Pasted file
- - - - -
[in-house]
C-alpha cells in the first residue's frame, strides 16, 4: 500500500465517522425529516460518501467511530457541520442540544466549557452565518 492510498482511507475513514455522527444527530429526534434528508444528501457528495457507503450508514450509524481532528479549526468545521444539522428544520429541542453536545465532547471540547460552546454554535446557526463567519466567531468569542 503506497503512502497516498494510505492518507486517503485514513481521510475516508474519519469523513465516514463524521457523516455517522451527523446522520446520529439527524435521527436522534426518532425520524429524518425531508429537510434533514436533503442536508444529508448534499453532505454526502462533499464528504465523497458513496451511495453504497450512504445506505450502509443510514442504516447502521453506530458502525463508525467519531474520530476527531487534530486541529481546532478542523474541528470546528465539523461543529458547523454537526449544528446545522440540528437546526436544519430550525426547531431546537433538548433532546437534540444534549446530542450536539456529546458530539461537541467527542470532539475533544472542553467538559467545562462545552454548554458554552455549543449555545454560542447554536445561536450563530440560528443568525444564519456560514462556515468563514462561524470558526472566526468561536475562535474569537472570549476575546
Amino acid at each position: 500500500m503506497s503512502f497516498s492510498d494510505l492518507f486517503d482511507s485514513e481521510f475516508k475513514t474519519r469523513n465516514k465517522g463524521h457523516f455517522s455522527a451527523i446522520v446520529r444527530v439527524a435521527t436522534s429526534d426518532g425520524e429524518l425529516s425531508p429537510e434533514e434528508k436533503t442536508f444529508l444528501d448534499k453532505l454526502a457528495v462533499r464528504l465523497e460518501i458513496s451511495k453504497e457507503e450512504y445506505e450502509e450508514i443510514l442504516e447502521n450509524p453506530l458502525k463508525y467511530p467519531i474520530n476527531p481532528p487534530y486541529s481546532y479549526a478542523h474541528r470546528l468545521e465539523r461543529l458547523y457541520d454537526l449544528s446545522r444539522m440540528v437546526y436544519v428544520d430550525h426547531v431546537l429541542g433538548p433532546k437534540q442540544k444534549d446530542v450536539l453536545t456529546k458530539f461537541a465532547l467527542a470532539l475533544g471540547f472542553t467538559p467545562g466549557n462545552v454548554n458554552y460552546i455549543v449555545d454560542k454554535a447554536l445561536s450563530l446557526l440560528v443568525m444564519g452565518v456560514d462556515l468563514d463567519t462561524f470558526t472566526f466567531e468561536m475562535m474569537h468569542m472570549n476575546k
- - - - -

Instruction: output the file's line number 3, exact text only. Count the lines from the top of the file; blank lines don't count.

Amino acid at each position: 500500500m503506497s503512502f497516498s492510498d494510505l492518507f486517503d482511507s485514513e481521510f475516508k475513514t474519519r469523513n465516514k465517522g463524521h457523516f455517522s455522527a451527523i446522520v446520529r444527530v439527524a435521527t436522534s429526534d426518532g425520524e429524518l425529516s425531508p429537510e434533514e434528508k436533503t442536508f444529508l444528501d448534499k453532505l454526502a457528495v462533499r464528504l465523497e460518501i458513496s451511495k453504497e457507503e450512504y445506505e450502509e450508514i443510514l442504516e447502521n450509524p453506530l458502525k463508525y467511530p467519531i474520530n476527531p481532528p487534530y486541529s481546532y479549526a478542523h474541528r470546528l468545521e465539523r461543529l458547523y457541520d454537526l449544528s446545522r444539522m440540528v437546526y436544519v428544520d430550525h426547531v431546537l429541542g433538548p433532546k437534540q442540544k444534549d446530542v450536539l453536545t456529546k458530539f461537541a465532547l467527542a470532539l475533544g471540547f472542553t467538559p467545562g466549557n462545552v454548554n458554552y460552546i455549543v449555545d454560542k454554535a447554536l445561536s450563530l446557526l440560528v443568525m444564519g452565518v456560514d462556515l468563514d463567519t462561524f470558526t472566526f466567531e468561536m475562535m474569537h468569542m472570549n476575546k